• Bates, T. S., Kelly, K. C., Johnson, J. E. and Gammon, R. H. 1995. Regional and seasonal variations in the flux of oceanic carbon monoxide to the atmosphere, J. Geophys. Res. 100, 23,093-23,101.
    • Baughcum, S. L., Henderson, S. C., Hertel, P. S., Maggiora, D. R. and Oncina, C. A. 1987. Stratospheric emissions eVects database development. NASA CR-4592, 1994.
    • Beekmann, M., Ancellet, G., Blonsky, S., DeMuer, D., Ebel, A., Elbern, H., Hendricks, J., Kowol, J., Mancier, C., Sladkovic, R., Smit, H. G. J., Speth, P., Trickl, T. and Van Haver, P. 1997. Regional and global tropopause fold occurrence and related ozone flux across the tropopause, J. Atmos. Chem. 28, 29-44.
    • Benkovitz, C. M, Scholtz, M. T., Pacyna, J., Tarrason, L., Dignon, J., Voldner, E. C., Spiro, P. A., Logan, J. A. and Graedel, T. E. 1996. Global gridded inventories of anthropogenic emissions of sulfur and nitrogen. J. Geophys. Res. 101, 29,239-29,253.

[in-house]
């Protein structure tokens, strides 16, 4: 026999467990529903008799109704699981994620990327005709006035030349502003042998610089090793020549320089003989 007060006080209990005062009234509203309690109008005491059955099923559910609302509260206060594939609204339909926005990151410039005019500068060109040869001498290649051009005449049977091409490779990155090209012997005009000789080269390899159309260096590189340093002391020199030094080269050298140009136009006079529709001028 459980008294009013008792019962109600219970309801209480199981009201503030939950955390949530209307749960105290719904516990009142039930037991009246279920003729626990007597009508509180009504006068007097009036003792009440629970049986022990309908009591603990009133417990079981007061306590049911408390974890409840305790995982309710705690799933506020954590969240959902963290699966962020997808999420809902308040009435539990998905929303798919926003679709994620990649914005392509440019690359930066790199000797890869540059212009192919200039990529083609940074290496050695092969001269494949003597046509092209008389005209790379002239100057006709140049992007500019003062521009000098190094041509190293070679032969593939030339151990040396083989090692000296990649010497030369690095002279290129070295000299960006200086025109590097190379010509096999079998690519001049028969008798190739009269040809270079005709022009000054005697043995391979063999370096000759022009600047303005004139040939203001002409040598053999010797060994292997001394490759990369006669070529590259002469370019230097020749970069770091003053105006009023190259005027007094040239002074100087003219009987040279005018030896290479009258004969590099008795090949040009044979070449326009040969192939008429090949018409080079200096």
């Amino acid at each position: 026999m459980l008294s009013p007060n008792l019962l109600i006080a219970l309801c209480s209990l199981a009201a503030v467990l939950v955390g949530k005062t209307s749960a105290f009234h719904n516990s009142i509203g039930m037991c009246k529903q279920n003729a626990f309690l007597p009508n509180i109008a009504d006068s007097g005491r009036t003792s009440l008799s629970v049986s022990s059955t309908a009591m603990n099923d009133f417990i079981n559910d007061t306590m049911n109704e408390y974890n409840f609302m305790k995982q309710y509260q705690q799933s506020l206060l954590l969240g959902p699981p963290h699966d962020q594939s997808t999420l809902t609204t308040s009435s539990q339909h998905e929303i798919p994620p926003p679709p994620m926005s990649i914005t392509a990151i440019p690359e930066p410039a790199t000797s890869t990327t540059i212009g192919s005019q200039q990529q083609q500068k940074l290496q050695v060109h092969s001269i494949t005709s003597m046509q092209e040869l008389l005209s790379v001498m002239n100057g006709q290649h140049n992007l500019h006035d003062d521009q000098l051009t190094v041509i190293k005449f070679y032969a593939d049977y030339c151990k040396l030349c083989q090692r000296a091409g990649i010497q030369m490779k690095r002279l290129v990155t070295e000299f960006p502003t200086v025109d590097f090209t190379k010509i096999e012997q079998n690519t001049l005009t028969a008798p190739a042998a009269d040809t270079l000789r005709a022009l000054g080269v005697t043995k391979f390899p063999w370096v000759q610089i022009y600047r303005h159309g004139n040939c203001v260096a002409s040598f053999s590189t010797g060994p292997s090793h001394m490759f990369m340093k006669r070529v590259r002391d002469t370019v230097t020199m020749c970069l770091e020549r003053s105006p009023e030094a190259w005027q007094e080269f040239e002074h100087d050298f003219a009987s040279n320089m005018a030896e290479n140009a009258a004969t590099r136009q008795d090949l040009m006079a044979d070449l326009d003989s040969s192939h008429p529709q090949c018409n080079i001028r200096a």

• Crutzen, P, J. 1973. A discussion of the chemistry of some minor constituents in the stratosphere and troposphere. Pure Appl. Geophys. 106-108, 1385-1399.
    • Crutzen, P. J. and Andreae, M. O. 1990. Biomass burning in the tropics: Impact on atmospheric chemistry and biogeochemical cycles. Science 250, 1669-1678.
    • Crutzen, P. J. and Gidel, L. T. 1983. A two-dimensional photochemical model of the atmosphere (2) The tropospheric budgets of the anthropogenic chlorocarbons CO, CH4, CH3Cl, and the eVects of various NOx sources on tropospheric ozone. J. Geophys. Res. 88, 6641-6661.
    • Crutzen, P. J. and Zimmermann, P. H. 1991. The changing photochemistry of the troposphere. T ellus 43A/B, 136-151.